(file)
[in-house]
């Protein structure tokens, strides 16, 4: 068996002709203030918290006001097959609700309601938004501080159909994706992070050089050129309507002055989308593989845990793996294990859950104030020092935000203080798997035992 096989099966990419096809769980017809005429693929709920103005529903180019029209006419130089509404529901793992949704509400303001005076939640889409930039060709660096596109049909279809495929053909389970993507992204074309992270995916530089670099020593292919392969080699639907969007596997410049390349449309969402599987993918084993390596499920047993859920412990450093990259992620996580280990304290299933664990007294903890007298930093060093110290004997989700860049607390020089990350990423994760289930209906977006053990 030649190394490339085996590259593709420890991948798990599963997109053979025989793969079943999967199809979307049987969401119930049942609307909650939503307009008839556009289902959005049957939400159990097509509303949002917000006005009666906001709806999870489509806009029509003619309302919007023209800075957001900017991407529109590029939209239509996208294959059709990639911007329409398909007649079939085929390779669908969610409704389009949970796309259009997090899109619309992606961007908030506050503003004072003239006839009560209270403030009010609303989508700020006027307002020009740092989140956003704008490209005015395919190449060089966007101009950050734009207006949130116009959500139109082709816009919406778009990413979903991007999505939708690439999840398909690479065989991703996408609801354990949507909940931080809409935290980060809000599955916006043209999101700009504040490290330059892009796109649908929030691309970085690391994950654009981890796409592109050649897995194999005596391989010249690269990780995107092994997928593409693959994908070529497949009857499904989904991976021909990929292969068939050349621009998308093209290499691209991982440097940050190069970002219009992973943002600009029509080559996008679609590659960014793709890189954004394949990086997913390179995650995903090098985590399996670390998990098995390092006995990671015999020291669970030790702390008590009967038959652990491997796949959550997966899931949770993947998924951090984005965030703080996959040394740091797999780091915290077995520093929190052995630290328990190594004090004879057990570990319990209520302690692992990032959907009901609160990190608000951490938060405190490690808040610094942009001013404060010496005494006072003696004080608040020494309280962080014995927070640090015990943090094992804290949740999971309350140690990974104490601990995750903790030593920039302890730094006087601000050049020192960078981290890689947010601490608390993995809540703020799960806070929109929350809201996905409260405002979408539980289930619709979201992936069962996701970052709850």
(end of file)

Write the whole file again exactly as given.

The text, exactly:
[in-house]
């Protein structure tokens, strides 16, 4: 068996002709203030918290006001097959609700309601938004501080159909994706992070050089050129309507002055989308593989845990793996294990859950104030020092935000203080798997035992 096989099966990419096809769980017809005429693929709920103005529903180019029209006419130089509404529901793992949704509400303001005076939640889409930039060709660096596109049909279809495929053909389970993507992204074309992270995916530089670099020593292919392969080699639907969007596997410049390349449309969402599987993918084993390596499920047993859920412990450093990259992620996580280990304290299933664990007294903890007298930093060093110290004997989700860049607390020089990350990423994760289930209906977006053990 030649190394490339085996590259593709420890991948798990599963997109053979025989793969079943999967199809979307049987969401119930049942609307909650939503307009008839556009289902959005049957939400159990097509509303949002917000006005009666906001709806999870489509806009029509003619309302919007023209800075957001900017991407529109590029939209239509996208294959059709990639911007329409398909007649079939085929390779669908969610409704389009949970796309259009997090899109619309992606961007908030506050503003004072003239006839009560209270403030009010609303989508700020006027307002020009740092989140956003704008490209005015395919190449060089966007101009950050734009207006949130116009959500139109082709816009919406778009990413979903991007999505939708690439999840398909690479065989991703996408609801354990949507909940931080809409935290980060809000599955916006043209999101700009504040490290330059892009796109649908929030691309970085690391994950654009981890796409592109050649897995194999005596391989010249690269990780995107092994997928593409693959994908070529497949009857499904989904991976021909990929292969068939050349621009998308093209290499691209991982440097940050190069970002219009992973943002600009029509080559996008679609590659960014793709890189954004394949990086997913390179995650995903090098985590399996670390998990098995390092006995990671015999020291669970030790702390008590009967038959652990491997796949959550997966899931949770993947998924951090984005965030703080996959040394740091797999780091915290077995520093929190052995630290328990190594004090004879057990570990319990209520302690692992990032959907009901609160990190608000951490938060405190490690808040610094942009001013404060010496005494006072003696004080608040020494309280962080014995927070640090015990943090094992804290949740999971309350140690990974104490601990995750903790030593920039302890730094006087601000050049020192960078981290890689947010601490608390993995809540703020799960806070929109929350809201996905409260405002979408539980289930619709979201992936069962996701970052709850």